December 5, 2011

Understanding Child’s Tantrum Could Improve Parenting Skills

New research suggests that a child's temper tantrum has a pattern and rhythm to it, which could help parents find ways to respond more effectively.

Researchers say that this pattern may help clinicians tell the difference between ordinary tantrums that are a part of a child's development, and those that may be warning signals of a disorder.

They said that the key to a new theory of tantrums lies in a detailed analysis of the sounds that toddlers make during the tantrums.

Scientist wrote in a paper published in the journal Emotion that different toddler sounds emerge and fade in definite rhythm in the course of a tantrum.

"We have the most quantitative theory of tantrums that has ever been developed in the history of humankind," study co-author Michael Potegal of the University of Minnesota said in a press release.

Co-author James A. Green of the University of Connecticut said that the first challenge for the scientists was to collect tantrum sounds.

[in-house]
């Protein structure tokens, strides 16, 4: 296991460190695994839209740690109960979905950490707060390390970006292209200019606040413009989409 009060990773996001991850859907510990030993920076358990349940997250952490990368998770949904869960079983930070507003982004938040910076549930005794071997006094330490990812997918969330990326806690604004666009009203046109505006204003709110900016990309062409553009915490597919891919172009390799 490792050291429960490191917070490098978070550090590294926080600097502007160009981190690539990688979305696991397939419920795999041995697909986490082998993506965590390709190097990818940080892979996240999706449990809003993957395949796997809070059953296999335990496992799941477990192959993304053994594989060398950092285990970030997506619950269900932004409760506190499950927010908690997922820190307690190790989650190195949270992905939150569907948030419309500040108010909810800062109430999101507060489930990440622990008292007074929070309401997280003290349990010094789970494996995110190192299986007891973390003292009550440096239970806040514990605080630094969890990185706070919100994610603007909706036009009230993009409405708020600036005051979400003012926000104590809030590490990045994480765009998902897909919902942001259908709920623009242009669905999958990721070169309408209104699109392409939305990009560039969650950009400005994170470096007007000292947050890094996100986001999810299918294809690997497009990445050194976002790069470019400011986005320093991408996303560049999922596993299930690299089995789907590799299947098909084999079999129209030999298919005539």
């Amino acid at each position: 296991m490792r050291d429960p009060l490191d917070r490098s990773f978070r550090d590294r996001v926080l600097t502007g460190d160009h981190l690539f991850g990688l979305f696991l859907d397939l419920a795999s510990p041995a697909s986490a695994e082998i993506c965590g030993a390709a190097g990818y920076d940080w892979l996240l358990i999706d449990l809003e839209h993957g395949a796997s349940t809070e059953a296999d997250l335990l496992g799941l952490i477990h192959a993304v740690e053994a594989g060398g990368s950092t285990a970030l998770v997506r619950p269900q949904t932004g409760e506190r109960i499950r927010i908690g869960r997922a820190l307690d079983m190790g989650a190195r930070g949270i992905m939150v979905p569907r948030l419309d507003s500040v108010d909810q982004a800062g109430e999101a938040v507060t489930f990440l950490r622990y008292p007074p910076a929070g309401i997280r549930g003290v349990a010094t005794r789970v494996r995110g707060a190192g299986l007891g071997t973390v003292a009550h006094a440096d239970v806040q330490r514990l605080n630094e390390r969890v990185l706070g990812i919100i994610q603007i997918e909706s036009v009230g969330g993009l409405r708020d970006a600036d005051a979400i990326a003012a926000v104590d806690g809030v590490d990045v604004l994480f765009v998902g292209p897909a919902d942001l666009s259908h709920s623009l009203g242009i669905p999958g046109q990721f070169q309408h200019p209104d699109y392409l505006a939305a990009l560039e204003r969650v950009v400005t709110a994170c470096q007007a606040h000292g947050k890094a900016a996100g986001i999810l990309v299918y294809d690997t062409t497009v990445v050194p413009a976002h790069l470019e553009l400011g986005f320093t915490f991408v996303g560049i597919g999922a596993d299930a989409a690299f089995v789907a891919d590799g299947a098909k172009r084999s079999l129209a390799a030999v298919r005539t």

He said that they developed an outfit for the children that had a high-quality wireless microphone sewn into it.

The microphone fed into a recorder that ran for several hours, and if a toddler started having a tantrum, researchers obtained a high-quality audio recording of it.

The team said that they had collected over a hundred tantrums in high-fidelity audio for the research.

After analyzing the audio, they found that different tantrum sounds had very distinct audio signatures.  When the sounds were laid down on a graph, the team found that different sounds emerged and faded in a definite pattern.

They found that the emissions of anger, which were represented by yells and screams, and sadness, which were represented by cries and whimpers, were deeply intertwined.

"The impression that tantrums have two stages is incorrect," Potegal said in a statement. "In fact, the anger and the sadness are more or less simultaneous."

They said that sad sounds tended to occur throughout tantrums, and were superimposed with sharp peaks of yelling and screaming.

Potegal said the trick was to get the child past the peaks of anger  He said once the child was past being angry, the saddened child will reach out for comfort.  They said the quickest way past the anger was to do nothing.

"Tantrums tend to often have this flow where the buildup is often quite quick to a peak of anger," Green said in a press release.

Green said that understanding that tantrums have a rhythm can not only help parents know when to intervene, but also give them a sense of control.


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